Private insurers will have to cover the cost of eight at-home coronavirus tests per member per month starting Saturday, the Biden administration said Monday.
People who provide their insurance information will be able to get the tests with no out-of-pocket costs at certain pharmacies; in other cases, they will have to file claims to their insurers for reimbursement, according to the Department of Health and Human Services, just as they often do for medical services.
The plan “incentivizes insurers to cover these costs upfront and ensures individuals do not need an order from their health care provider to access these tests for free,” the agency said in a statement. Roughly 150 million Americans, or about 45% of the population, are privately insured.
Insurers that do not require people to pay the upfront cost for tests at certain retailers will be charged no more than $12 per test, if the test was purchased at an out-of-network site. Otherwise, insurers will be charged the full price of a test.
“Today’s action further removes financial barriers and expands access to COVID19 tests for millions of people,” Chiquita Brooks-LaSure, the Biden administration’s Medicare and Medicaid chief, said in a statement.
The at-home tests are typically sold in packs of two, and prices have ranged in cost from $14 to $34, which can be prohibitively expensive especially when tests are purchased in bulk. Tests ordered or administered by a health provider would continue to be covered by insurance without copayment or a deductible, the administration said.
Other countries have spent more heavily on rapid testing. In Britain, citizens can use a government website to order free rapid tests for home use. Germany invested hundreds of millions of dollars to create a network of 15,000 rapid-testing sites. The United States has instead focused public purchasing on vaccines and efforts to encourage their uptake.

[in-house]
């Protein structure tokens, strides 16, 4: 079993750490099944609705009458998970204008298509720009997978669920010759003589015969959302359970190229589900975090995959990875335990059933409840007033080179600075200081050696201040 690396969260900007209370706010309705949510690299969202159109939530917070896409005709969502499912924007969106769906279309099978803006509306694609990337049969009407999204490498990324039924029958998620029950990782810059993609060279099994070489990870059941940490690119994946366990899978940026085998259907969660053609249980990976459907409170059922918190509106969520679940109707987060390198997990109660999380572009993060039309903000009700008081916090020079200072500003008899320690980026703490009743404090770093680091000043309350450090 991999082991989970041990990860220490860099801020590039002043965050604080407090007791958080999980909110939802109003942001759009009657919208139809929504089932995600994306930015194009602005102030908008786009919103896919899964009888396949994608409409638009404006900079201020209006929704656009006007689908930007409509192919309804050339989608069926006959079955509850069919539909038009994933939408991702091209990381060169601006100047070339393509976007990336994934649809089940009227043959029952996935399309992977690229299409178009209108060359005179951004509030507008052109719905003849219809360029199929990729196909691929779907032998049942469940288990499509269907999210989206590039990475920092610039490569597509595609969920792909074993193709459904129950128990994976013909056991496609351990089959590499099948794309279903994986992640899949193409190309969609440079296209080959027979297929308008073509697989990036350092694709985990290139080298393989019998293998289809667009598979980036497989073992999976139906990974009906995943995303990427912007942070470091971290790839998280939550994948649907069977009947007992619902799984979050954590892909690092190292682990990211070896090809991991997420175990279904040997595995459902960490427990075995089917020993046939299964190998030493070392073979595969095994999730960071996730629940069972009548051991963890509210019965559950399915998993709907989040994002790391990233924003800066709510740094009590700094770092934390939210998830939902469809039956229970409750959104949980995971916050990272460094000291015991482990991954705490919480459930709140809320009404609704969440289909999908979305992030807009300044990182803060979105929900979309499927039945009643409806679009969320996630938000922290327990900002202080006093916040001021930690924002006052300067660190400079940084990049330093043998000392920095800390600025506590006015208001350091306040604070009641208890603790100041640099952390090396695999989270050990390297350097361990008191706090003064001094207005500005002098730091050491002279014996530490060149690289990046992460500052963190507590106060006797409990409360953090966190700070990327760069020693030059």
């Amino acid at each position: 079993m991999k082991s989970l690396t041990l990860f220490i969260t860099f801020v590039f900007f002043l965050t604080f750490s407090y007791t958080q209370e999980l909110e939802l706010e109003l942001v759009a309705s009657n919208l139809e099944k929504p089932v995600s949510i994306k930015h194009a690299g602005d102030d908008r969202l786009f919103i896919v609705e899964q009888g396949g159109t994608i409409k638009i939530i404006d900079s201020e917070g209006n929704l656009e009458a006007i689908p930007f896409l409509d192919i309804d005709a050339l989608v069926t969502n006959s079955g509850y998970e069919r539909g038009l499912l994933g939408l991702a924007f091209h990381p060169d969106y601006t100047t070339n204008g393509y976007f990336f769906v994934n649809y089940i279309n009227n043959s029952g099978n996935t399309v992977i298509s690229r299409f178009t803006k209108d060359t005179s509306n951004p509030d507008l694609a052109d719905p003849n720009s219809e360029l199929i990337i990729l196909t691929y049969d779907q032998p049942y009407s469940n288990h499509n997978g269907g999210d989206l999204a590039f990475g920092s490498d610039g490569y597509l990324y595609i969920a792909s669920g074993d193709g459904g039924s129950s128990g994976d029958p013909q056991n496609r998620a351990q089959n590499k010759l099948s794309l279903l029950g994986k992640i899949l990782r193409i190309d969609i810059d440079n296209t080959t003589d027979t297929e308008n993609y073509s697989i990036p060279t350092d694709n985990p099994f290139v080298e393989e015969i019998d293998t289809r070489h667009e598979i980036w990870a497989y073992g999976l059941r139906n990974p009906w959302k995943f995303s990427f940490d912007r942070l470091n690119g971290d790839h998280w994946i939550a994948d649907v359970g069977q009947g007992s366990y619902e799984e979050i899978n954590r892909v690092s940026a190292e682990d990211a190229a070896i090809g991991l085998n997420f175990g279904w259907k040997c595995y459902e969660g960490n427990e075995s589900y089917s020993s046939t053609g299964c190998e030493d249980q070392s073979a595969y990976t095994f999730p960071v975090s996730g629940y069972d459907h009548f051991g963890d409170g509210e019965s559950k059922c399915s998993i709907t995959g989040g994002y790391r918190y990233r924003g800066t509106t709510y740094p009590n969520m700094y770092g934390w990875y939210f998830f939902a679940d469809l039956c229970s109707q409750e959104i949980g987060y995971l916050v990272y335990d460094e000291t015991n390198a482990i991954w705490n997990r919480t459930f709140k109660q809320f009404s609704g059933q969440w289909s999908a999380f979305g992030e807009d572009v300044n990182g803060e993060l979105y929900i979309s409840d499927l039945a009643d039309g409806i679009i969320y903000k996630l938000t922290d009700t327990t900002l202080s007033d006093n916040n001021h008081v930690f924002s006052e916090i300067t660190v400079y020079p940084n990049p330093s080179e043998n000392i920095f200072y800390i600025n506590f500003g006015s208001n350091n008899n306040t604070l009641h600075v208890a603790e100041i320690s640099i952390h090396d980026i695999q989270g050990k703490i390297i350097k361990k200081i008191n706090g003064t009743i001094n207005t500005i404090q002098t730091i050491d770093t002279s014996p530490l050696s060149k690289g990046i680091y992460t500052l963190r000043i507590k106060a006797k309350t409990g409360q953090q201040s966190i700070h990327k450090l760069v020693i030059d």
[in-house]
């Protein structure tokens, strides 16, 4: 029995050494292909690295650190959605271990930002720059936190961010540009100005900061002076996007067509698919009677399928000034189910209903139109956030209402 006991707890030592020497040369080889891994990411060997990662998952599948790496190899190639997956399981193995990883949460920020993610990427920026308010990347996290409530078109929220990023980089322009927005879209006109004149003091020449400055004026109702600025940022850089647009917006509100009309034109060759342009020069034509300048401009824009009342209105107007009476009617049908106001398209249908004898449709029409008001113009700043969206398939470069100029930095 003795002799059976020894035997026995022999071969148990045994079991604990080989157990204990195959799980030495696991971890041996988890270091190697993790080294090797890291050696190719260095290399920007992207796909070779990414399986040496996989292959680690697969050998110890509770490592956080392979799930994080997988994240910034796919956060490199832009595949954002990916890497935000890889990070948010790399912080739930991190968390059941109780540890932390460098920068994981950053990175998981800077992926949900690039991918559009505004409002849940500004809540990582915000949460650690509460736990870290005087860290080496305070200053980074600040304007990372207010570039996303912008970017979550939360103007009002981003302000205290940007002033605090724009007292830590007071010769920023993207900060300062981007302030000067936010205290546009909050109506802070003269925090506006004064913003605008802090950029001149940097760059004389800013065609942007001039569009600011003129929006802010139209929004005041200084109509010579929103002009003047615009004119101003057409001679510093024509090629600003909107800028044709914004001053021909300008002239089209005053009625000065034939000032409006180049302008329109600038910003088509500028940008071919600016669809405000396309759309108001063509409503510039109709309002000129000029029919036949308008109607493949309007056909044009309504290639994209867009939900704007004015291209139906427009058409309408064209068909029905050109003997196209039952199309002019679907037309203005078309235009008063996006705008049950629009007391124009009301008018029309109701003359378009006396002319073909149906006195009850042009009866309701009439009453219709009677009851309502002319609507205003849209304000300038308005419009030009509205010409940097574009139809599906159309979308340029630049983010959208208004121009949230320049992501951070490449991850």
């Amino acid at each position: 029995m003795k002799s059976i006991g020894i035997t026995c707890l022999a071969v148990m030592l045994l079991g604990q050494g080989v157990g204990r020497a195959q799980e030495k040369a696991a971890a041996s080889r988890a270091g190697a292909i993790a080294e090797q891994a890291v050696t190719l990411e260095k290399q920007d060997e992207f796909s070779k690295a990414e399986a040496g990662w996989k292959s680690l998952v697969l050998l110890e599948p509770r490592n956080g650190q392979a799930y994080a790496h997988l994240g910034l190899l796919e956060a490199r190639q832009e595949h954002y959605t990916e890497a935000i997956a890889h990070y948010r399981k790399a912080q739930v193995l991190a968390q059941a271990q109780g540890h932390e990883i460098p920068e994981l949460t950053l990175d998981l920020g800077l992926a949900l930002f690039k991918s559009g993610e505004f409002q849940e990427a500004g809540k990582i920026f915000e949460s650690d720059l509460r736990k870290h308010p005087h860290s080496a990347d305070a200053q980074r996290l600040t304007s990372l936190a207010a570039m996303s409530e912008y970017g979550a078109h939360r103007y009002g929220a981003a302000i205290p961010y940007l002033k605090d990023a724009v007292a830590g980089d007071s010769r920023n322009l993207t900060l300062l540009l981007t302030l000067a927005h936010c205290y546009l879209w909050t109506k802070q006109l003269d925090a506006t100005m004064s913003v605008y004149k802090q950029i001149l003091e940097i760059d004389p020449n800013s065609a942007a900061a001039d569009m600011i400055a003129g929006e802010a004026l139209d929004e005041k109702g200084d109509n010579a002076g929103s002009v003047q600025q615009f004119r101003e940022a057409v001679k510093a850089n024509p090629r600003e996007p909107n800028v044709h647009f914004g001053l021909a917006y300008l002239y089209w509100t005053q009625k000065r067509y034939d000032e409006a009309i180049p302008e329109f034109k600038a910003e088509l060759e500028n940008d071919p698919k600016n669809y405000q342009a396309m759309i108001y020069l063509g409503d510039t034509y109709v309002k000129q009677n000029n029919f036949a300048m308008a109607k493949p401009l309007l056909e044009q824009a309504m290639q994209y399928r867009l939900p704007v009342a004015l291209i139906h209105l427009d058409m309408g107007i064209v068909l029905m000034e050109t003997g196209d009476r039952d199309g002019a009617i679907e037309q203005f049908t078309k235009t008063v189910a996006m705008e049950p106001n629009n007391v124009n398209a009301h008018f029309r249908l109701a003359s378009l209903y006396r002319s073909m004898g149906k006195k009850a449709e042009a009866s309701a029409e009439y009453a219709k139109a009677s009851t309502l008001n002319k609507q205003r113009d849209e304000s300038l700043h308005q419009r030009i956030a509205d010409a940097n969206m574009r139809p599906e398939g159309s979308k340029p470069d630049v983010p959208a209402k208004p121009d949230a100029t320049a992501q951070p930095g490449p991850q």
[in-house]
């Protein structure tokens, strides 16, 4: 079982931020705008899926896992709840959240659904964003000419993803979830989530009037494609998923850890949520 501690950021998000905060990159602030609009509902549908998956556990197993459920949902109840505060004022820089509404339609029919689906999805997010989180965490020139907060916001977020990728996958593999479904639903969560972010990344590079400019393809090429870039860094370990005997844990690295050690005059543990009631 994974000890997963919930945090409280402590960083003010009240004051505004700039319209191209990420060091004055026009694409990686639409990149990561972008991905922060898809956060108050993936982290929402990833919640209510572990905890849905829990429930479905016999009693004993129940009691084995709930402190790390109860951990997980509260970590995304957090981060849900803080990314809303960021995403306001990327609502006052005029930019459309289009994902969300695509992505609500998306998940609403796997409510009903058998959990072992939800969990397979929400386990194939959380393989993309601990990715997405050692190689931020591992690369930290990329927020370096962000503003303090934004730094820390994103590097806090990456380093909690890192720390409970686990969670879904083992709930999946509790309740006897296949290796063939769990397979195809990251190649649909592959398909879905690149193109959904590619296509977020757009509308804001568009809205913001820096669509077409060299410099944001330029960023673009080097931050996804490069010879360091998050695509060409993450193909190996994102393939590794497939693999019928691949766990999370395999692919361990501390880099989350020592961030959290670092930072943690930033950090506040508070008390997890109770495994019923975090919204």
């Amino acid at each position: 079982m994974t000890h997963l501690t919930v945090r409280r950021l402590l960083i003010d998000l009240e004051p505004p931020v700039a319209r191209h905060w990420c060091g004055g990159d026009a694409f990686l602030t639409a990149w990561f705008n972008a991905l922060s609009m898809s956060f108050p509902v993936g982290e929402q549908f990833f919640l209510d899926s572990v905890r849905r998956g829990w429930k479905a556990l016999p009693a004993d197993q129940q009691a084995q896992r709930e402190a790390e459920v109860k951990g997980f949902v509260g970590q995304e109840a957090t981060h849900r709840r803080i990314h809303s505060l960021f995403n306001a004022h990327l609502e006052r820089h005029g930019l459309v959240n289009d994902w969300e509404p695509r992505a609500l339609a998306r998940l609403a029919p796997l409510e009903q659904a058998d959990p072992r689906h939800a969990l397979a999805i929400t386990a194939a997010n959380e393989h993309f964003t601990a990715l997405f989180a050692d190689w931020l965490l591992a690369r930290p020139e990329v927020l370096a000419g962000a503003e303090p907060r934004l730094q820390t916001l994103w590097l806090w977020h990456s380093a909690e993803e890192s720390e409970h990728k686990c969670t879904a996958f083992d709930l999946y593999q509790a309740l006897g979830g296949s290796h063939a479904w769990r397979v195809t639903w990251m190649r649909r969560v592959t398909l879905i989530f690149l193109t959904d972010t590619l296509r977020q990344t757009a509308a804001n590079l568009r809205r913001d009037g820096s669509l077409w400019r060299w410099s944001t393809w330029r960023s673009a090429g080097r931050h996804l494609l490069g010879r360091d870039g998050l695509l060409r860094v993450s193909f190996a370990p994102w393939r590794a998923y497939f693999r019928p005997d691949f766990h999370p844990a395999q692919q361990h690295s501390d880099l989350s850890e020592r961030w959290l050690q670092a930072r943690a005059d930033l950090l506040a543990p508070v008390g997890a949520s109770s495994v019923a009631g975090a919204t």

Some local governments in the United States have invested more heavily in rapid testing to counter this latest wave of cases. Washington, D.C., for example, now allows residents to pick up four free rapid tests daily at eight libraries across the city.
The new U.S. policy does not apply to at-home tests that Americans have already purchased. The Biden administration is also working on other efforts to get tests to people regardless of their insurance status, including a plan to deliver 500 million free rapid tests to the homes of Americans who order them, starting later this month.
Like that plan, the guidelines announced Monday were part of a broader effort the Biden administration has undertaken in recent weeks to catch up to skyrocketing demand for rapid tests, as virus cases have exploded around the nation with the arrival of the highly contagious omicron variant.
Supplies of the tests at pharmacies and grocery stores quickly diminished last month, and manufacturers are racing to restock shelves, a scramble that has prompted some experts to criticize the administration for being caught flat-footed ahead of a winter surge.
Availability could at first hinder the rollout of the reimbursement policy, said Lindsey Dawson, an associate director at the Kaiser Family Foundation who has researched the availability of rapid tests.
“If reimbursement exists but there aren’t tests to purchase,” she said, “that doesn’t help an individual consumer.”
She added, “The policy could certainly drive demand and could exacerbate the problem.”
This article originally appeared in The New York Times.